Recently, millennial-focused job platform WOBB released the results of a survey conducted among working professionals in Malaysia.
In the survey, they covered topics relating to job search behaviour and office culture and published their findings based on the views and opinions of employed Malaysians from the ages of 18 and up (those from the 24 to 37 range made up the bulk of it).
But among the findings, one statistic made for the most interesting find—the preference among professionals for a better work environment over higher take-home pay.
Money Isn’t Everything
The report showed that a staggering 83.9 percent of respondents would rather work in an office with a good work environment and earn a lower salary, as opposed to earning more while working in a company with a poorer work culture.
Going into detail, the report showed that working professionals today make their decisions to enter a job based on traits such as career growth, social connections, company progressiveness, and brand prestige—all of these traits beating out things like competitive salaries and performance bonuses.
Even when discussing benefits, respondents indicated that they would rather have perks such as flexible working hours, better medical coverage, and even the option to wear casual-wear to the office—all this over a higher salary.
Interestingly enough, this trend is also mirrored elsewhere, with countries like the UK also putting forward findings that suggest people prefer to be happy at their jobs and take home lower pay than be highly paid while being miserable.
Enticing The Millennial Professional
So what does this mean for bosses and hirers in today’s landscape? Clichéd as it may sound, money can’t buy happiness, and employers should really look at placing more importance on the mental and physical well-being of individual employees.
In today’s job landscape, the message of work-life balance has been become more prevalent, with innumerable articles and social media commentary posts putting forward the idea that individuals should have the right to at least feel satisfied wherever they work.
Truly, cases of reported deaths due to overwork and stress have also become more numerous over the past decade and this has only served to embolden the voices calling for better working conditions on the part of employers. In equal measure, working professionals are also now heeding such messages and are now having more keen expectations when looking for new positions.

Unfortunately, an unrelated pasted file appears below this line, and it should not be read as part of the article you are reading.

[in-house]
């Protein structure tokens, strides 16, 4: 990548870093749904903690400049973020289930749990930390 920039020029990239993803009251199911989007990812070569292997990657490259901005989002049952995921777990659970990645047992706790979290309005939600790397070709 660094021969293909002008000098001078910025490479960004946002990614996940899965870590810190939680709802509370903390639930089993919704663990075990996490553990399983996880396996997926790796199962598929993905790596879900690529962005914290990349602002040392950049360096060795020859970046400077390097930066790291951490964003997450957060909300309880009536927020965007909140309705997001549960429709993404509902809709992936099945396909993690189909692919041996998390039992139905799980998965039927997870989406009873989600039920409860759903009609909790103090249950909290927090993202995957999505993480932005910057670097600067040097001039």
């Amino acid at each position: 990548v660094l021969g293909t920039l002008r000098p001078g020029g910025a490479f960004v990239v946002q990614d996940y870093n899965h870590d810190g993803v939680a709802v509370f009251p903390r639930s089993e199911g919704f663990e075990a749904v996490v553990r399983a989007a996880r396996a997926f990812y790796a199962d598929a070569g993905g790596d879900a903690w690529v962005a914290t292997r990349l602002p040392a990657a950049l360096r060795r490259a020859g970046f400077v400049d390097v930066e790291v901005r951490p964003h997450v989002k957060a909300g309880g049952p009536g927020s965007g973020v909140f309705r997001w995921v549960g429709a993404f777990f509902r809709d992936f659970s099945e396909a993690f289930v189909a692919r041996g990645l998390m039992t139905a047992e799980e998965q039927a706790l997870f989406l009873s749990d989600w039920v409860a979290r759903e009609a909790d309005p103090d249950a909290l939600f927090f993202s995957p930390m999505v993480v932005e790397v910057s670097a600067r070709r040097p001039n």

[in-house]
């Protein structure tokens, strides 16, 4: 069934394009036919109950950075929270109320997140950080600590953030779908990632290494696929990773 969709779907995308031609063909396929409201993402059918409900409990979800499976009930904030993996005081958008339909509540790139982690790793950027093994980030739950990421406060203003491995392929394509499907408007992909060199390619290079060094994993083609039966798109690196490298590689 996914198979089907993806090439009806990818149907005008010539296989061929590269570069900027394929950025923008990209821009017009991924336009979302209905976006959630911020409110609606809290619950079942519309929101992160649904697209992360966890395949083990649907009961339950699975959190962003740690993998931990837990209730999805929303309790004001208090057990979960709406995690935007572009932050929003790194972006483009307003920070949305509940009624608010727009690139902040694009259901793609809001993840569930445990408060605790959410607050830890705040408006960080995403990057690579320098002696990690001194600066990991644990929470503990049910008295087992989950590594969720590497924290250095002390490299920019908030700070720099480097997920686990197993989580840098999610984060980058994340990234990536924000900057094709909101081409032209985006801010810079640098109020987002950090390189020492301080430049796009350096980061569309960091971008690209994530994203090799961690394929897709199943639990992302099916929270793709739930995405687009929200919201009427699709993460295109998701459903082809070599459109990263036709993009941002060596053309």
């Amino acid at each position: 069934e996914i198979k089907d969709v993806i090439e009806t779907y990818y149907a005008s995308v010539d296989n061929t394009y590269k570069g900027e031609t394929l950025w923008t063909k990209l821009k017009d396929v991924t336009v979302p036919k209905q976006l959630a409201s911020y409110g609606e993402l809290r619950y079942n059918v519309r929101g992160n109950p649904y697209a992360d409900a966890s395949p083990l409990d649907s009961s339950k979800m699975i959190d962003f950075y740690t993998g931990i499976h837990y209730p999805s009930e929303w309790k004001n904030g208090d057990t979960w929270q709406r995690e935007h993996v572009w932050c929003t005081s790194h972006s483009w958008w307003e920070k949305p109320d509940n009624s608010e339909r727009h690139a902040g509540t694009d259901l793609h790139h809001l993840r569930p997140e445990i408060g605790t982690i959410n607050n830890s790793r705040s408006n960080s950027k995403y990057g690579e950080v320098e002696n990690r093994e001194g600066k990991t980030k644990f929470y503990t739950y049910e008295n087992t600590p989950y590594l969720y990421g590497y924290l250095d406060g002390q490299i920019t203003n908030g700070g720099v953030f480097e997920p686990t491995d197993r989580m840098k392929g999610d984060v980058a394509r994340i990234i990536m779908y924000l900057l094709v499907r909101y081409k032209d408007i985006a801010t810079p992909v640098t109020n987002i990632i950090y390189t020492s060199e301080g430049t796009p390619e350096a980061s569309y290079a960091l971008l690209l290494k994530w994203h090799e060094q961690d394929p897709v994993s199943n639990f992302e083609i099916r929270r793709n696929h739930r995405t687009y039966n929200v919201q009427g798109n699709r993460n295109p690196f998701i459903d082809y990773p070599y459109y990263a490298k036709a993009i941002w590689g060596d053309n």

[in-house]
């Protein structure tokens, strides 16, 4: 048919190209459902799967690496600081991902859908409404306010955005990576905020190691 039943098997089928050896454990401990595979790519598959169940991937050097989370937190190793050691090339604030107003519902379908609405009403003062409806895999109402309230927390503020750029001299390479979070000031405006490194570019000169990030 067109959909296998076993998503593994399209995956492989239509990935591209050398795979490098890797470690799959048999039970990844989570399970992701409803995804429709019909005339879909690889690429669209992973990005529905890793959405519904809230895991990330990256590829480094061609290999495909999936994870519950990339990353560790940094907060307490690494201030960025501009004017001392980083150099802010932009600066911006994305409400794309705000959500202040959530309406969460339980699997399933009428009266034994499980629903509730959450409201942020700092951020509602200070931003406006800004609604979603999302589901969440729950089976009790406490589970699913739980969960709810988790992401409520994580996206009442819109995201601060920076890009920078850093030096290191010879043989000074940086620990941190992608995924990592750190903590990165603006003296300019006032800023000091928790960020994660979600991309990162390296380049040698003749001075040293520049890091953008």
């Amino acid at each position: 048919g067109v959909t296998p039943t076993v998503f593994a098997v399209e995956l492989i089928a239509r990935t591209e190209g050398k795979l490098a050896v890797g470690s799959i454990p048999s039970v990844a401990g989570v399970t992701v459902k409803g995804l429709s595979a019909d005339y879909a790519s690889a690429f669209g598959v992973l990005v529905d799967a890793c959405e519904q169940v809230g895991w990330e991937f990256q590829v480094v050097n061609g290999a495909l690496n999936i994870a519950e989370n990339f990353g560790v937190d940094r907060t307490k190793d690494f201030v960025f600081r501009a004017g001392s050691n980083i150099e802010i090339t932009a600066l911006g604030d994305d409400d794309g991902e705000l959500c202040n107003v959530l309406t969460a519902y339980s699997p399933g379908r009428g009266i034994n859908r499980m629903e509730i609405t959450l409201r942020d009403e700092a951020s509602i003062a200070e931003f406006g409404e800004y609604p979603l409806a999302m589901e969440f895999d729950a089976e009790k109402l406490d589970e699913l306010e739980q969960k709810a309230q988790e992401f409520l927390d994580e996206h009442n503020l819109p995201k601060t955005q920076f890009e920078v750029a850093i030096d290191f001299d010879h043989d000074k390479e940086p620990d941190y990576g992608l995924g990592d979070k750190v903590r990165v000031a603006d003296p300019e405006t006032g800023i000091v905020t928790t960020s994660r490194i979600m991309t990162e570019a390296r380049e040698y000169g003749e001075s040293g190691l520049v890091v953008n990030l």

This all signals a shift in hiring trends compared to years ago. So what’s changed?
Perhaps a decade or two ago, money was the driving force behind how people made decisions on their next career move. In those times, things were different—the internet was still something very new, the overall idea of what a stable career should look like was more rigid, and the tech advancements that would allow for things like smooth video conferencing and cloud co-working weren’t fully fleshed out. Neither was there the avenue of social media for individuals to share their disgruntlement with their working conditions.
Today we have all of that, and the options are now more accommodating for workers to enjoy more flexible options and healthier vibes in the workplace—work-from-home days, flexible hours, team-building exercises, and practices to make the workplace more enjoyable are now more common.
But every individual is different, and what constitutes a good working environment can vary from person to person. So how can companies change to cater to the diversity of these needs and wants?
In their report, WOBB noted that companies should portray their unique cultures as accurately as possible in the hopes of attracting the talent that suits them the best.
“Healthy work culture is becoming an increasingly important decision-making factor in job-seeking. While salary is always a factor that is taken into the decision-making process, it is clearly being placed as a second priority as job seekers begin to place an emphasis on finding companies that provide suitable working environments that they can thrive in.”
You can check out WOBB’s platform here.
Feature Image Credit: WOBB